hello Daisy If you follow my facebook page, you've probably heard that we got a dog. It was all rather unplanned - Steve sent me a text message while I was out on Saturday morning, saying he was going to look at a dog, I said ok, not thinking he would make any decision without a discussion, and later that day he went to look at her, and brought her home. She's from a broken home, and has lost her sister-companion, and is way more active than this house is used to, but after the initial night of pacing, she slept all night last night, and will miss the kids while they're at school today.

hello dog training As you'd expect, our house is full of dog - from chewing on stuffed toys, to running all day with the kids, Daisy is everywhere at the moment. [She's probably going to have a name change - our neighbour has a Maisy dog, and Sophie is very confused.] But she needs some training, she doesn't even come when called, let alone follow any basic commands.

hello sewing After craft retreat last week, I planned to finish my quilting and binding on Tuesday. I started, and then ran out of thread, so raced off to purchase more when I picked Sophie up from daycare. But I somehow managed to pick up midnight blue instead of black, and while I used the blue in my bobbin for sewing the blocks together, it just wouldn't work for the quilting. But I haven't made it back to the shops yet.

hello craft room rearranging After 9 years in this house, with nothing ever being rearranged, because the house is so odd that there's really only one way for everything to go, I'm thinking about moving my personal computer out of the lounge room and into the craft room. My thinking is that it would give me the quiet that I crave to actually write, but I'm not sure if the reality would be the same. It's still something I'm pondering on, but to make it work I need to start with tidying the craft room and moving some furniture.

hello Monday, a new start every week.

linking with My Home Truths and One Mother Hen
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Tuesday, 7 June 2016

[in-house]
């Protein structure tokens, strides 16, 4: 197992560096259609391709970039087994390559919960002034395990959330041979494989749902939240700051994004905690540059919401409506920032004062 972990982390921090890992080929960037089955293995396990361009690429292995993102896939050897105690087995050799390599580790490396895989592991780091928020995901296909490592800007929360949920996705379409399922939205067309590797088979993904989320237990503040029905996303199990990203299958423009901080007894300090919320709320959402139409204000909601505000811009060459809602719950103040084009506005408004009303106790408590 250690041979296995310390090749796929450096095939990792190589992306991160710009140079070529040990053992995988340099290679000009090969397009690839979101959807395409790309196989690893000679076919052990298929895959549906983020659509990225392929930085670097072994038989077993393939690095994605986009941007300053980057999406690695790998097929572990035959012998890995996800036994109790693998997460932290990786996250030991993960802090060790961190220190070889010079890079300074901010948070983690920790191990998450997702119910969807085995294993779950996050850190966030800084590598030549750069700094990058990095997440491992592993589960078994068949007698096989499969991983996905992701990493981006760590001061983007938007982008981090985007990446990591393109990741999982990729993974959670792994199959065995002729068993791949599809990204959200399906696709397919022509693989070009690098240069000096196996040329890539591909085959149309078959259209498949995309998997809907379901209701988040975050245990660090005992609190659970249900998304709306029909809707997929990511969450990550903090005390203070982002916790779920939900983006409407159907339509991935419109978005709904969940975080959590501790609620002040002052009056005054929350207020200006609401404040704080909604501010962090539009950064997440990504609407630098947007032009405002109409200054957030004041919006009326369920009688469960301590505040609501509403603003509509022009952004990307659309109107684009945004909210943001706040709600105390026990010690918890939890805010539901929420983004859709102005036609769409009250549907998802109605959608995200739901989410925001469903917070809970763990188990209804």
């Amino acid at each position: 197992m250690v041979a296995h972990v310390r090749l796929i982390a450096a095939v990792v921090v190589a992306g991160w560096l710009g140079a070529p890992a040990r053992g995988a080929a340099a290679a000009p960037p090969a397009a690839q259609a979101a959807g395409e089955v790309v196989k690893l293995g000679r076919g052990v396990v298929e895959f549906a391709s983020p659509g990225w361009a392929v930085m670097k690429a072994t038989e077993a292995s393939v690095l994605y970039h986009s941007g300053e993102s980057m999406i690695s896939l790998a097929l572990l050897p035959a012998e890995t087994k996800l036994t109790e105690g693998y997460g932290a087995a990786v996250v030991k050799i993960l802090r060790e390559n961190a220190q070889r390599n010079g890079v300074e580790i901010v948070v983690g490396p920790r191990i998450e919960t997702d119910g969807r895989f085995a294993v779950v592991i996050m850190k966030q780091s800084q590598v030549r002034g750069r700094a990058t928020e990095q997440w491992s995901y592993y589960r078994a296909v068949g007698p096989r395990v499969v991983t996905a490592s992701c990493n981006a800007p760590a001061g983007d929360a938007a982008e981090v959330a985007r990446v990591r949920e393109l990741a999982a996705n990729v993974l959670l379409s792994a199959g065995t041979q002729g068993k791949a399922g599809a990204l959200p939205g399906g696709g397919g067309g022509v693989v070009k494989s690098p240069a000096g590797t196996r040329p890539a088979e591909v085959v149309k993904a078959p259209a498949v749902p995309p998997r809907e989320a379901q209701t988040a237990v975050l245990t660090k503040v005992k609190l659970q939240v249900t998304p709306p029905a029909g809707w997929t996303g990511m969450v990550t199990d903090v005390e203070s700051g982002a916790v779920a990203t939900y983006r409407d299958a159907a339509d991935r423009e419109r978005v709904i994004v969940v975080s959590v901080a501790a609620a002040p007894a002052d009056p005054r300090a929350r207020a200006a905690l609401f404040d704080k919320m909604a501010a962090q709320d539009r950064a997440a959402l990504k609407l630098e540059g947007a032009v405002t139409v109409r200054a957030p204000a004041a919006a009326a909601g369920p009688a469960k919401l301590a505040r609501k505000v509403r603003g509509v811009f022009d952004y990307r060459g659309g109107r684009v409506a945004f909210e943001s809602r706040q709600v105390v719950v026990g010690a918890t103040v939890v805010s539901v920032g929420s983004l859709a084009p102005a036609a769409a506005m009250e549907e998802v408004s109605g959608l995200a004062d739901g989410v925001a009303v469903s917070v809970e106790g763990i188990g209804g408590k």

5 things I learnt on my weekend away

If you don't follow my instagram or facebook page (why not?), you might not be aware I went away last weekend. From 8.30am Friday, until 4pm Sunday I was child free.

It wasn't the first time I've gone away without kids (hello ProBlogger) but it was a whole new bunch of people (although Caitlin, Anne, Tonya and a friend from my old craft group were faces I knew) and a chance to sew all weekend.

Friday started out drizzly and wet. I picked Amy up from the airport the night before, and being the foodie that she is, she wanted to start the day off with breakfast. My little part of the suburbs has a complete lack of cafes and coffee shops, but after a little bit of facebook sleuthing, I found a coffee shop that wasn't too far from home. Only problem was, it had terrible reviews! Amy did a bit of instagram sleuthing, and found nothing but praise, so we decided to take the chance. And it was good!

Lesson 1 - don't always believe the reviews, try it out for yourself
It was a rainy wet weekend. If you know South East Queensland geography, we were at the top of the hill, on the edge of the Darling Downs, one of the wettest, and coldest, areas of Queensland. While we completely bypassed autumn in Queensland, winter is well and truly upon us, and I was grateful I remembered my rain coat and an extra blanket.

Lesson 2 - you will always need fuzzy socks, and slippers
I really wasn't sure if I would actually get any sewing done. When Amy first mentioned the retreat weekend almost a year ago I had a dream about creating a quilt from fabric I purchased about five years ago. But as the date grew closer and closer I wasn't even sure if I was actually going, let alone knew what projects to take. At the last minute, I shoved in a couple of unfinished projects just in case. And I'm really glad I did, because once the meet-everyone-and-chat-about-everyhing stage was over, I decided to just get stuck in and start sewing.

Lesson 3 - just start. Find an unfinished project, and just start.
I heard several women say over the weekend that it "felt weird to walk away from the dishes left on the table" which sounded weird to me, because I don't clear the table or wash dishes. As often happens when women get together, people share their stories - from stories of illness, mothers-in-law, teenagers and toddlers, everyone had a story to share, and in the privacy of a weekend away, they were happy to share.

Lesson 4 - you don't know someone's story until they tell you
One of the best things about getting together with a wide variety of women was all the different knowledge available. My first crafting love is scrapbooking, but I was determined to work on my quilt, so I packed a few different photos and papers, but wasn't really feeling he urge to scrap. Ronelle, from Cute&Sweet Designs, is a papercrafter, and she powered through layouts one after another. Caitlin made stuffed toys after finishing her dress, Amy made bags, Tonya and Jodie crocheted. And everyone was happy to answer questions about their crafting or help others out with issues.

Lesson 5 - everyone knows more than they think they do, and wants to share their knowledge with others.

bonus lesson - it's always wonderful to get home, thaw out, and hug the kids.

What lessons did you learn from going away?

linking with Essentially Jess for IBOT